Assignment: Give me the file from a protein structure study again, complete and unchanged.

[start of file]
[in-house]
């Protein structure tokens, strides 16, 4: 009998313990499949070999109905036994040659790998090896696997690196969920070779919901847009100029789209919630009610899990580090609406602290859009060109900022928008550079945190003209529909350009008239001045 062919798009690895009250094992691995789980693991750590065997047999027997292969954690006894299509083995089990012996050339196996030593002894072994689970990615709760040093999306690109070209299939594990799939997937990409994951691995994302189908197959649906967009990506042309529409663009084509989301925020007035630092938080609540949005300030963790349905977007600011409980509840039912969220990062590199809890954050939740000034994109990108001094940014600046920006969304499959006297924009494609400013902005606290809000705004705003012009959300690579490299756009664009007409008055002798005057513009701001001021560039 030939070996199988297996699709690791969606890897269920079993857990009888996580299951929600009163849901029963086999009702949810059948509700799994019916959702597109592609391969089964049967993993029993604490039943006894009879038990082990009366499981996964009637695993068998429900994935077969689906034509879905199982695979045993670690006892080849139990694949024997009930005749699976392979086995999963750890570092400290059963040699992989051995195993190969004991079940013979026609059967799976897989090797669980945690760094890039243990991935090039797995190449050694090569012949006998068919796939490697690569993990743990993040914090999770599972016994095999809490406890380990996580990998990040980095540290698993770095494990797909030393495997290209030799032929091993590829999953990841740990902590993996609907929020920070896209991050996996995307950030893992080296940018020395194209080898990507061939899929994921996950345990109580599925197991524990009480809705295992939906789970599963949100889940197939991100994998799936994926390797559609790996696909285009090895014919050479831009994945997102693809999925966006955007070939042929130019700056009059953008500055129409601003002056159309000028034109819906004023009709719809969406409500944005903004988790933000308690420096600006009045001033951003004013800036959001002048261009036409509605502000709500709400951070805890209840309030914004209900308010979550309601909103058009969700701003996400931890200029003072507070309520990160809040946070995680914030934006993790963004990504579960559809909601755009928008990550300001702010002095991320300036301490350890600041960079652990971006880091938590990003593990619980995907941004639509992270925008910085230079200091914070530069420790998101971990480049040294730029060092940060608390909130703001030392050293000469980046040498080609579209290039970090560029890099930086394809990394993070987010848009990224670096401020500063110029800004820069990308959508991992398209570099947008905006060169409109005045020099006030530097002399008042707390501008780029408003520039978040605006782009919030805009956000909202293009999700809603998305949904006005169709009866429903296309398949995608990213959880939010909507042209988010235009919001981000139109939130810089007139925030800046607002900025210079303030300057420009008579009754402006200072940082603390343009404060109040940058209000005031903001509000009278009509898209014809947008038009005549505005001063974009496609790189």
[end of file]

[in-house]
């Protein structure tokens, strides 16, 4: 009998313990499949070999109905036994040659790998090896696997690196969920070779919901847009100029789209919630009610899990580090609406602290859009060109900022928008550079945190003209529909350009008239001045 062919798009690895009250094992691995789980693991750590065997047999027997292969954690006894299509083995089990012996050339196996030593002894072994689970990615709760040093999306690109070209299939594990799939997937990409994951691995994302189908197959649906967009990506042309529409663009084509989301925020007035630092938080609540949005300030963790349905977007600011409980509840039912969220990062590199809890954050939740000034994109990108001094940014600046920006969304499959006297924009494609400013902005606290809000705004705003012009959300690579490299756009664009007409008055002798005057513009701001001021560039 030939070996199988297996699709690791969606890897269920079993857990009888996580299951929600009163849901029963086999009702949810059948509700799994019916959702597109592609391969089964049967993993029993604490039943006894009879038990082990009366499981996964009637695993068998429900994935077969689906034509879905199982695979045993670690006892080849139990694949024997009930005749699976392979086995999963750890570092400290059963040699992989051995195993190969004991079940013979026609059967799976897989090797669980945690760094890039243990991935090039797995190449050694090569012949006998068919796939490697690569993990743990993040914090999770599972016994095999809490406890380990996580990998990040980095540290698993770095494990797909030393495997290209030799032929091993590829999953990841740990902590993996609907929020920070896209991050996996995307950030893992080296940018020395194209080898990507061939899929994921996950345990109580599925197991524990009480809705295992939906789970599963949100889940197939991100994998799936994926390797559609790996696909285009090895014919050479831009994945997102693809999925966006955007070939042929130019700056009059953008500055129409601003002056159309000028034109819906004023009709719809969406409500944005903004988790933000308690420096600006009045001033951003004013800036959001002048261009036409509605502000709500709400951070805890209840309030914004209900308010979550309601909103058009969700701003996400931890200029003072507070309520990160809040946070995680914030934006993790963004990504579960559809909601755009928008990550300001702010002095991320300036301490350890600041960079652990971006880091938590990003593990619980995907941004639509992270925008910085230079200091914070530069420790998101971990480049040294730029060092940060608390909130703001030392050293000469980046040498080609579209290039970090560029890099930086394809990394993070987010848009990224670096401020500063110029800004820069990308959508991992398209570099947008905006060169409109005045020099006030530097002399008042707390501008780029408003520039978040605006782009919030805009956000909202293009999700809603998305949904006005169709009866429903296309398949995608990213959880939010909507042209988010235009919001981000139109939130810089007139925030800046607002900025210079303030300057420009008579009754402006200072940082603390343009404060109040940058209000005031903001509000009278009509898209014809947008038009005549505005001063974009496609790189």